cells within which they are located. Along with their internal atomic and
subnuclear parts, the brain molecules are obliged to submit to a course of
activity in time and space that is determined very largely by the overall
dynamic and spatial properties of the whole brain cell as an entity. Even
the brain cells, however, with their long fibers and impulse conducting
elements, do not have very much to say either about when or in what time
pattern, for example, they are going to fire their messages. The firing
orders come from a higher command.”
-- Roger Sperry in "Mind, Brain, and Humanist Values" (1966)

 To understand the idea of a strange loop, here is a quote from Douglas

“My belief is that the explanations of “emergent” phenomena in our
brains–for instance, ideas hopes, images, analogies, and finally
consciousness and free will–are based on a kind of Strange Loop, an
interaction between levels in which the top level reaches back down towards
the bottom level and influences it, while at the same time being itself
determined by the bottom level."
-- Douglas Hofstadter in "Godel Escher Bach" (1979)

This might sound paradoxical, but it's not. Consider that in the brain, the
motions of atoms determine, the molecules and chemistry, the chemistry and
proteins the biology, the biology determines the behavior of neurons, the
behavior of neurons determine the behaviors of neural networks and larger
brain regions, this activity determines what thoughts and ideas come to be.
And yet, there is also a reverse downwards causality at play: one's
thoughts and ideas lead to single nerve cells firing (e.g. when I tell you
to wink your right eye and you get that thought to do so, and this triggers
the nerve of your right eye lid to signal, or a state of fear causes a
release of hormones or adrenaline, triggering changes at the molecular

We also find a certain independence between the levels, a clear analogy
exists within computers, where the unfolding of the computation is defined
by the instructions of the program, as much (or in some ways more than) the
physical state of electric charges and fields within the physical computer.
This is so much so that the programmer can entirely ignore the physical
state of the computer when writing the program, he is operating within a
higher causal structure, one that is independent and freed from the laws
operating below. Tegmark notes this here:

“How can something as physical as a bunch of moving particles possibly feel
as non-physical as our consciousness? Well, I think it’s because our
consciousness is a phenomenon that doesn’t only have properties above and
beyond those of its parts, but also has properties that are rather
independent of its parts, independent of its substrate, independent of the
stuff that it’s made of.
Computation is also rather substrate-independent, because Alan Turing
famously proved that any computation can be performed by any substance as
long as it has a certain minimum set of abilities to compute. So this means
that if you were a self-aware computer game character trapped in your
game-world in some game in a future super-intelligent computer, you will
have no way of knowing whether you are running on Windows, on macOS or on
some other platform, because you would be substrate-independent.
Now I think consciousness is the same way. I think consciousness is a
physical phenomenon that feels non-physical, because it’s just like waves
and computations. More specifically, I think that consciousness is the way
information feels when it’s been processed in certain complex ways. So this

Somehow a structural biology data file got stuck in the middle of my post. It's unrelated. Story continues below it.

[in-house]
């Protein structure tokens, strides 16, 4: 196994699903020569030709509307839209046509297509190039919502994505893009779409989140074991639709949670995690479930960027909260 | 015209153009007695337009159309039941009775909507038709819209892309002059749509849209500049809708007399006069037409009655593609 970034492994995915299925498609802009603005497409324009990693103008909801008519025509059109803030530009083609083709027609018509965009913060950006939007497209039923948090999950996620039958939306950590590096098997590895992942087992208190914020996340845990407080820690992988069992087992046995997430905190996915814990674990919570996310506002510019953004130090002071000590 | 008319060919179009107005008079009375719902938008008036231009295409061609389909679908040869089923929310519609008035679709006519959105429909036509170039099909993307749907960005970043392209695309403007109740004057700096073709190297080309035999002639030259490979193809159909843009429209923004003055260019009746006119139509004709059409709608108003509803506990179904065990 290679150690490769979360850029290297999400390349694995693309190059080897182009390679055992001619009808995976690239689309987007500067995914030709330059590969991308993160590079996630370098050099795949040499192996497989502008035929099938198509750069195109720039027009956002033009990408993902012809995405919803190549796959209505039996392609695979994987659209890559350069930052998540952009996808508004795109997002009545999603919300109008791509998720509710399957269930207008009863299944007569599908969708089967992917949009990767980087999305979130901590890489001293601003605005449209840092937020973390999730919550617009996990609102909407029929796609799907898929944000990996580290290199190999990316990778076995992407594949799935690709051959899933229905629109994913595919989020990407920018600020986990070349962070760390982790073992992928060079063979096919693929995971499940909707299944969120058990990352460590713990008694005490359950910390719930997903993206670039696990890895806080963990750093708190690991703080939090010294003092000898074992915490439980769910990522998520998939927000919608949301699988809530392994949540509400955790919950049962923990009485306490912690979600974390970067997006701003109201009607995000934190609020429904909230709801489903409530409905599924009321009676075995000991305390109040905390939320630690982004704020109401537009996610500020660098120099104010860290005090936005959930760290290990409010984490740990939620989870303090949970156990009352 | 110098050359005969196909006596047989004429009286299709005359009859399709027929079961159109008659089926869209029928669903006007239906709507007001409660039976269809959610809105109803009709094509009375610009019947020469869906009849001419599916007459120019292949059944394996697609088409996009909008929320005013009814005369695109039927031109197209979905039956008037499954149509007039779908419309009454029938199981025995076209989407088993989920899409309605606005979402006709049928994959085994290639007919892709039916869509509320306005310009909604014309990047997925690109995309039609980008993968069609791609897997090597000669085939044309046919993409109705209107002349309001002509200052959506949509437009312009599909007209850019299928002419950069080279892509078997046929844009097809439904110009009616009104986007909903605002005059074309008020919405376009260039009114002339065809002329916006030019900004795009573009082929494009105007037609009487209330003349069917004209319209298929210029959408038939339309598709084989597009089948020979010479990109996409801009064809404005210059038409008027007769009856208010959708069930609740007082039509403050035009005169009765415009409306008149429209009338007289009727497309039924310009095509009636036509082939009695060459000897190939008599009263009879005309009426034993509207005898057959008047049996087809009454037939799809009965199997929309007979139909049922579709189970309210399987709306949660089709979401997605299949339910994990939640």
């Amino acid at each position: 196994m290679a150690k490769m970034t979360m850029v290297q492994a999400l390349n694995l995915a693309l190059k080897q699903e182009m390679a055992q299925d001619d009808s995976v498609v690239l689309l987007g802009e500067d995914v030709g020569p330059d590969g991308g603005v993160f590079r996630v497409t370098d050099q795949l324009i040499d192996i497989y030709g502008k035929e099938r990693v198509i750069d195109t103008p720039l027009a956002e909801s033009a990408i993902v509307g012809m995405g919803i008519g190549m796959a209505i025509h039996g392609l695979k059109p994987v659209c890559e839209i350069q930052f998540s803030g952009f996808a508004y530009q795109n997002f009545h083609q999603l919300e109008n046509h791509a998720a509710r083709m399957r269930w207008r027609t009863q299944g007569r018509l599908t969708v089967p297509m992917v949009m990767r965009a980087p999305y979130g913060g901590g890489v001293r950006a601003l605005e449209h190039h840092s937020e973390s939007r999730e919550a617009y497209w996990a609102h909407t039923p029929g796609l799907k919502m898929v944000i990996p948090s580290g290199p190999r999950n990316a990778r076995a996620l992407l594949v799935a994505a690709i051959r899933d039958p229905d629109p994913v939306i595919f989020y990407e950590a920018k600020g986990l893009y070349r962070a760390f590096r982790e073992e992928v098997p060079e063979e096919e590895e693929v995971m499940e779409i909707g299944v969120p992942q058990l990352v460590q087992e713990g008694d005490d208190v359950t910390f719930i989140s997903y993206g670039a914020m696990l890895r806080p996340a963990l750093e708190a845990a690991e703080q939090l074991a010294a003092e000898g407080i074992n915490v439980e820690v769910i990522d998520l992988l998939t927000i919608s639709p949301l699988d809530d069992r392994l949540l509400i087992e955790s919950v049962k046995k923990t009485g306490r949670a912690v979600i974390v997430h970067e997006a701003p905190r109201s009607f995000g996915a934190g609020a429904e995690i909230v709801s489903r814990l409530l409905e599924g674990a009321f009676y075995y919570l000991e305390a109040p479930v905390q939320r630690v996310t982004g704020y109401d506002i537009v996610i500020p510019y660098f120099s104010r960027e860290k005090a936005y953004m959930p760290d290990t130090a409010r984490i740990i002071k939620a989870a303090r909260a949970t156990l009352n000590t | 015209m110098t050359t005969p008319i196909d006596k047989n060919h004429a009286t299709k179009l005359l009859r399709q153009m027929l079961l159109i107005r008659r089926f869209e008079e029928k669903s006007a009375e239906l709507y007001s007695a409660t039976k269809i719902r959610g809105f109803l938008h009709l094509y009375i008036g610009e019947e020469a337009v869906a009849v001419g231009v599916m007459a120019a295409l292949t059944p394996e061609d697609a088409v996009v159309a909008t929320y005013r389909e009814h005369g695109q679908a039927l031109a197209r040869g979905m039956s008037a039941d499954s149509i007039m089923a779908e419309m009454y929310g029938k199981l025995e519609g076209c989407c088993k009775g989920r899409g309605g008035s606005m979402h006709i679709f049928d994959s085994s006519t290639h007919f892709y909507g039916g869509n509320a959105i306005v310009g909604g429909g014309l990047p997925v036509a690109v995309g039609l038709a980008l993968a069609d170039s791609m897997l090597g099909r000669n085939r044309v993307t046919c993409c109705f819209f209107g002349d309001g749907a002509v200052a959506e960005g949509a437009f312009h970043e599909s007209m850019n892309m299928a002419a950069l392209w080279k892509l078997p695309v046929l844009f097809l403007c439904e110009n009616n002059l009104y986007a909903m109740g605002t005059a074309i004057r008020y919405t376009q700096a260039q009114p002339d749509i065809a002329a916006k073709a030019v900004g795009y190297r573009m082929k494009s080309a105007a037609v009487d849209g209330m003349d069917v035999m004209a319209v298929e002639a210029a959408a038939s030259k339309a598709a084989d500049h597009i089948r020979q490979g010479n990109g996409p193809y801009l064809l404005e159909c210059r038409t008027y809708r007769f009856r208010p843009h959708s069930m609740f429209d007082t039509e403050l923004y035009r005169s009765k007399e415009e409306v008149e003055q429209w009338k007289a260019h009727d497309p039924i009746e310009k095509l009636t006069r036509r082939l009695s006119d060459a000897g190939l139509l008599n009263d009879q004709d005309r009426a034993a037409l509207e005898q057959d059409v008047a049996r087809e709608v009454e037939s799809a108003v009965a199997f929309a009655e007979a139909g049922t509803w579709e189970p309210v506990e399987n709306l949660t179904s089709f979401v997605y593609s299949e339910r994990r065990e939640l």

means that it’s substrate-independent, and this also means that it's only
the structure of the information processing that matters, not the structure
of the matter that’s doing the information processing.”
-- Consciousness is a mathematical pattern: Max Tegmark at TEDxCambridge
2014 <https://www.youtube.com/watch?v=GzCvlFRISIM&list=WL&index=4>

To understand the idea of non-predictability of chaotic nonlinear dynamic
systems, consider any of these problems in physics:

   - https://en.wikipedia.org/wiki/Double_pendulum (A swinging pendulum
   with a joint)
   - https://en.wikipedia.org/wiki/Three-body_problem (Three gravitational
   bodies in some kind of motion/orbit)
   - https://en.wikipedia.org/wiki/Hadamard%27s_dynamical_system (Bouncing
   billiard balls)

Knowing the state of these systems at time T, and asking for what the state
will be at time (T+n), cannot be solved in for in a single step. These are
problems for which there are no closed-form solutions and numerical methods
(simulating each time step) is required. This is obviously the case for any
non-trivial program running on a Turing machine, there is no way to get
immediately from the state of the Turing machine at time T, to the state of
the Turing machine at time (T+n). If it were possible, we wouldn't need
supercomputers to run long computations, we could jump straight to the end
and get the final answer.

You can view the brain as a collection of billiard balls, making it a
non-linear chaotic system. Or you could view its neural network as a kind
of circuit or computer, which similarly require numerical solutions to know
their future state.

Given this, a person's mind state at time T, cannot be determined or
predicted, without fully and accurately simulating it. If philosophical
zombies are impossible, this simulation would invoke that person's mind. We
would then not really be predicting that person's behavior, but rather, we
are invoking that person, together with their conscious mind, and watching
them to see what they do.

There is no way around this. Therefore, we can say the person's behavior is
fundamentally non-predictable, because the only person who can make their
choice is that person. We cannot learn what they will do, before they do
it, without their mind having the chance to make that choice. Note that all
this occurs naturally within a fully deterministic frame of physics (or of
the computer running the person's brain simulation). So it is compatibilist
in the sense it works fine with deterministic underlying layers, but like
the first understanding, it yields a kind of free will which is
(non-determinable) by anyone other than the person who makes their
particular choice. And before they make their choice, it is also
non-predictable to them. In this way, they do have a free will, which is
neither (determinable by outside parties, nor fully random or
non-deterministic). We just have to "wait and see" to find out what any
person will do.

To my mind, this recovers all the important aspects normally ascribed to
free will. But if there are others I have missed, I hope others will point
them out.